“The final answer to your question is November 2022. It’s people’s choice, not necessarily committee or housefloor people,” the Republican Party told Inside Texas Politics. “People will eventually choose someone who will continue to serve them in the Texas State Parliament.”

This is Congressman White’s second constituency change cycle. And he remembers 2011, so be careful with the assumptions.

“We have started a session with 101 Republicans, the so-called majority,” he said. “I think I lost 7, 8 and 9 seats in 2012.”

Republicans also point out 2018. This is an interim election using the GOP management map created in 2011 with some changes in 2012 and 2014.

“The Democratic Party has won numerous seats in the House and Senate,” White said.

In the third special session, lawmakers will need to redraw the political map of Congress, the Texas House of Representatives, and the Texas Senate. Even a map of the state school board gets a new boundary.

Legislators have 30 days to achieve it all. Do they have time to work on something else on the five-item agenda?

“I think it’s very likely. Since 2011, what I’ve found in Austin is that you can really do what you want,” said a Republican.

Related: That’s why Texas’s next political battle for constituency changes is so important to you

State-wide headings

Los Ramsey, co-founder and editor-in-chief of the Texas Tribune, attended the show for the latest information on the biggest headlines in Texas politics.

The most important question in the legislature: will the Republicans overrun the Democratic Party, or will they be able to gain something from the constituency change?

I’ve also seen courts try to sort out the failure of the state foster care system for years. The other day, a federal judge was good enough. What will happen next?

After a devastating winter, El Paso is now leading Texas in vaccination

As the dangerous Delta variant breaks through Texas, El Paso has so far avoided the worst surge. And the mayor says it’s the vaccination rate that makes the difference. 74.7% of all El Pasoans over the age of 12 are fully vaccinated. He says it’s the highest rate in the state. And one major group has even better immunization rates.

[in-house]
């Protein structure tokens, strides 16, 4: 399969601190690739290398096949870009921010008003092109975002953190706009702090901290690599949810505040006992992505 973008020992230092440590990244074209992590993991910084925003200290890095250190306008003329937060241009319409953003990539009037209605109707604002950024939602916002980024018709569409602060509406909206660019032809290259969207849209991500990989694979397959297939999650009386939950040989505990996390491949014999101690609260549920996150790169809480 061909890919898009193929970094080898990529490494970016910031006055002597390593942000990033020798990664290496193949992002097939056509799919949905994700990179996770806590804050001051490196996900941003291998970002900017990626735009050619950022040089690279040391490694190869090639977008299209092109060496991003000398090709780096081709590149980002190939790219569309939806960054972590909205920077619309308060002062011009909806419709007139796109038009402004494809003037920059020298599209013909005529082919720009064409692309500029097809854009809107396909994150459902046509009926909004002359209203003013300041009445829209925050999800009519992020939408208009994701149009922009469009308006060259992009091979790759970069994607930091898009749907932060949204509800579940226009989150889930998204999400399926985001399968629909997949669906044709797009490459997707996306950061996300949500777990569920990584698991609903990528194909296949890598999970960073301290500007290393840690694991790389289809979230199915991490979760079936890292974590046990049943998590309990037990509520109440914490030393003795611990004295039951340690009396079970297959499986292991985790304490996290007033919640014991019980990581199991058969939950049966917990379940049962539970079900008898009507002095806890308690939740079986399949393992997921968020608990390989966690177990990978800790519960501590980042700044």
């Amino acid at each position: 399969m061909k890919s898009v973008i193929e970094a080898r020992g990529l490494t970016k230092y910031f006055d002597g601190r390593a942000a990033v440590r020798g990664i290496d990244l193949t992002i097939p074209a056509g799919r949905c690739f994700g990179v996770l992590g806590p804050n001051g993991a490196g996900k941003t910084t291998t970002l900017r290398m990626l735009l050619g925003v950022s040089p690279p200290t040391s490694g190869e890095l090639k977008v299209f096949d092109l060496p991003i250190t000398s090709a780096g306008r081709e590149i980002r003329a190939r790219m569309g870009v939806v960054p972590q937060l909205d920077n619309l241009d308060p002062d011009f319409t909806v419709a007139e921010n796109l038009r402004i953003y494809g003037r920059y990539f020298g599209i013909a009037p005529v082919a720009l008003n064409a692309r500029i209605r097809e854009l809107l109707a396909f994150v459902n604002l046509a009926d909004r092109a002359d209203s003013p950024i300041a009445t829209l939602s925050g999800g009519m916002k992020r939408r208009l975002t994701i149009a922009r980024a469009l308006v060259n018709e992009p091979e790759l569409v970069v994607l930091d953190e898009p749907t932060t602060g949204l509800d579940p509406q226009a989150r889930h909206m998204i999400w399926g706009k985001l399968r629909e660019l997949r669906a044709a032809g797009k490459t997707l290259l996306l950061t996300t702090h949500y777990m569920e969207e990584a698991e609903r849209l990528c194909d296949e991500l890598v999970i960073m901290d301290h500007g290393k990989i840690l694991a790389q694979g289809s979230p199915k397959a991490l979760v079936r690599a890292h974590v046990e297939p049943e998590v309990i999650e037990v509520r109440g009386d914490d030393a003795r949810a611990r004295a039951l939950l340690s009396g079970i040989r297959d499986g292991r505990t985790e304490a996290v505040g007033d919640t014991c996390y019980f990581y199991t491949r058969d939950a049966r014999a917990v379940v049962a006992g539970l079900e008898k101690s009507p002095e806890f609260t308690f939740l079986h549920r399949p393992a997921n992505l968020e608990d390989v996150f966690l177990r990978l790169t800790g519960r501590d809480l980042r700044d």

“One of our biggest focus was over 65 years old. And today we can say that 97.2% are vaccinated with the first vaccine over 65 years old. And 88.9% of citizens over 65 years old “I’m completely vaccinated,” said Mayor Oscar Rieser inside Texas politics.

Ten months ago, Lieser said El Paso was the worst city in the country for COVID-19 infections. At the end of last year, the city was one of the most active hotspots for the disease in the country.

Lieser said the situation could turn around after the city and county’s public and private sector leaders came together to develop a community plan. Most of them were the new COVID-19 dashboard launched to keep residents up to date.

Reporter Round Table

Texas Tribune’s Roth Ramsey, Bad Kennedy and Fort Worth Star Telegram have joined WFAA’s political producer Bernadine Steptoe for a press roundtable. They discussed with key opponents of Attorney General Ken Paxton what the failed recall effort against California Governor Gavin Newsom had to do with Texas abortion law.